"Some wonder why many of us are making such a big fuss about the Manhattan Declaration, and I’d submit that it is because some of us see a dangerous drift happening. Packer, who signed the MD and also the original ECT document, is representative of this drift. It seems, and this deserves further exploration, that Packer’s initial steps in this direction started in the mid-1960s, then bloomed more fully in the decade following. Packer’s biographer, Alistar McGrath, acknowledges that Packer’s support of ECT “can be seen to rest on precisely the theological foundations developed by Packer in England during the 1970s” (J. I. Packer, p. 160). Specifically, Packer took the side of evangelical ecumenism in opposition to Lloyd-Jones in 1966, then co-authored a work with two Anglo-Catholics in 1970 (Growing into Union) that many evangelicals felt conceded too much biblical ground on critical doctrinal issues. The publication of that work led to the formal break between Lloyd-Jones and Packer, bringing an end to the Puritan Conferences.
I think this backdrop is important so that we see this issue in relation to the larger issues. Too many defenses of the signers of the MD err precisely by seeing only this document, not the larger questions on the table and trends at work. Once ecumenism has been embraced, common ground becomes the goal. That almost without fail means that differences are minimized or dismissed altogether. Perceived piety or devotion to good works gradually trump soundness on the gospel as the evidence of genuine Christianity. That seems like the only way to explain how Packer can claim that Teresa is a model Christian because “what one does for others is the real test of the genuineness and depth of one’s love to God, and specifically to Jesus Christ the Lord” (p. 262).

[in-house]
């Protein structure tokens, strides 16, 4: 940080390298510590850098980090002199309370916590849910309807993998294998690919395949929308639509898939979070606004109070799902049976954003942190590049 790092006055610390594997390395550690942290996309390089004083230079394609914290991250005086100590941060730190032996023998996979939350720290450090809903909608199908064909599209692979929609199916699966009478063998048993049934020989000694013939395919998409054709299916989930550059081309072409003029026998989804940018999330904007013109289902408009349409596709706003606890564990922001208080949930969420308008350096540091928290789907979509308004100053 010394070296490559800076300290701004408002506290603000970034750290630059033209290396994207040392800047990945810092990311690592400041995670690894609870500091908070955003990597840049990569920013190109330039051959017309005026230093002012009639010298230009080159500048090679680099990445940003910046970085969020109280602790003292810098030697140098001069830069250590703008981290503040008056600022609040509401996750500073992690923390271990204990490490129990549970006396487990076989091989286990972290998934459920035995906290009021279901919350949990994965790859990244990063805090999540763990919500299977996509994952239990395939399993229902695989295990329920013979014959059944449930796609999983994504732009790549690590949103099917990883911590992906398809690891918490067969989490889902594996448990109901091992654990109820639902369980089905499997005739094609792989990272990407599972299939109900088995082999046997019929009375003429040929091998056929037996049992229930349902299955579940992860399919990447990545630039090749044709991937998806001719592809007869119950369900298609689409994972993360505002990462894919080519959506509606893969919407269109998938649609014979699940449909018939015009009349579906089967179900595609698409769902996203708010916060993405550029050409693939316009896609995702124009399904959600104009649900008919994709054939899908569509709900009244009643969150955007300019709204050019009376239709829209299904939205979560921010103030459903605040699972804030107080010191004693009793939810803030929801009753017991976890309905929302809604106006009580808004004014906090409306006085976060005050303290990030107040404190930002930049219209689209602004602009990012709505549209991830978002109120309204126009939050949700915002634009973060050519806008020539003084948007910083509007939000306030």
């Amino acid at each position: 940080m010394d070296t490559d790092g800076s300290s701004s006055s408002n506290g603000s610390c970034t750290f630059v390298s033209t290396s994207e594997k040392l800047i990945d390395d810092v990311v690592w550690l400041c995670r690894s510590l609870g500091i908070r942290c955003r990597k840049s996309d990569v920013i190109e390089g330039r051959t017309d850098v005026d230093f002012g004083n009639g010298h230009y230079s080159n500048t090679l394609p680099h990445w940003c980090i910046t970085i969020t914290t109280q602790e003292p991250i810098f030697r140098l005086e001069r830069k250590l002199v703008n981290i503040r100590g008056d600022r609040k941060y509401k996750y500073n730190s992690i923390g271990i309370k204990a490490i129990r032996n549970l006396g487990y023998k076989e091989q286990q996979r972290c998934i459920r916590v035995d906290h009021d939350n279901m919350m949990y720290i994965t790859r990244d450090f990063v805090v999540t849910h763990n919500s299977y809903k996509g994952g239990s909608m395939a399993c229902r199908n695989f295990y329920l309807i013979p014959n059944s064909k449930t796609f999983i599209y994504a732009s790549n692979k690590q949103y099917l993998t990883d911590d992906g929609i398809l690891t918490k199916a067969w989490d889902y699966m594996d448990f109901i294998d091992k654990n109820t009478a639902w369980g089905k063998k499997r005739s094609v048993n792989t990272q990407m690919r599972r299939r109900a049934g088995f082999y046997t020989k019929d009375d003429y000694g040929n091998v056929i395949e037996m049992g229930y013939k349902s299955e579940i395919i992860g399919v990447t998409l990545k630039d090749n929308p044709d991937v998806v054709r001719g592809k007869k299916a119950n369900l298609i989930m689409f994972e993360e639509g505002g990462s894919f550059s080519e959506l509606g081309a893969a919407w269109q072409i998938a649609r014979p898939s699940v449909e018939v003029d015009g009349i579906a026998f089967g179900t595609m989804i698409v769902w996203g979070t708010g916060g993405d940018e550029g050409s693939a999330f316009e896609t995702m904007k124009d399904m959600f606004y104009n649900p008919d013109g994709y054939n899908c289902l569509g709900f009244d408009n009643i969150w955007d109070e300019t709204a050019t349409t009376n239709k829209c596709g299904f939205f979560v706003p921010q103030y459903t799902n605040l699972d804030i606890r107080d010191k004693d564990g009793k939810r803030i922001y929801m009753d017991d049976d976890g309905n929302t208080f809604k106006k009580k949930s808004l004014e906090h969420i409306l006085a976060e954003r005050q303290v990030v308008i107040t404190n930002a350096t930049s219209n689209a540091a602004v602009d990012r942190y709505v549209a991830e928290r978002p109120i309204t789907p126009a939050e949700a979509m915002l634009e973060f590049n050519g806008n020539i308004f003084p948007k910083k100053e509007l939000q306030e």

As I said earlier on this subject, the Manhattan Declaration represents another step toward accepting the false notion that being a Christian is demonstrated by doing something about social issues. It seems clear to me that J. I. Packer has taken that step."
ecumenism is attractive to me. a desire to be friends with everyone (people pleasing), a desire for social justice (perhaps stronger than a desire for personal piety and holiness a la James 1) makes the perfect formula for a wish for "why can't we just all get along?"
but, i'm also really stubborn and i don't like to be self-contradictory, and it doesn't make sense for me, to "hold hands and kumbaya" with people who don't hold to the same core views. If we have different reasons for wanting the same outcome, it's bound to turn out like a man on two horses. The horses might run together for a while, and he'll look really cool, but one horse is bound to turn one way or another and the man will fall; or even worse, the horses will approach a tree and the horses will naturally swerve to avoid the tree and the man will slam into the tree. It's bound to happen - at least it does in cartoons anyway.
the point of this is just to say, i wish, but i understand why not. and perhaps this is a good time to understand this as many of my friends go onto humanitarian efforts... just because we both seek relief for the downtrodden, doesn't mean we do so with the same motives or even that we can cooperate together beyond a certain superficial point.
i feel regretful, but it's only surface regret. i think right underneath that little crust, i know what i know.. but i want to at least acknowledge that it's not a single, determined, ignoring-all-other-options knowledge.
in other news. it makes sense that true Christians would have the gift of literacy... since true Christians want the Word and since the Bible isn't easy literature, people are naturally going to get better at expressing themselves and understanding. Furthermore, I think logic also gets a boost since we're not as blinded by sin. Really! Does this sound bigoted? I hope not. I KNOW there are plenty of non-Christian geniuses with great literacy. .. but there's also a lot of not-smart Christians, who for some reason can write or speak beautifully, logically, simply, or clearly.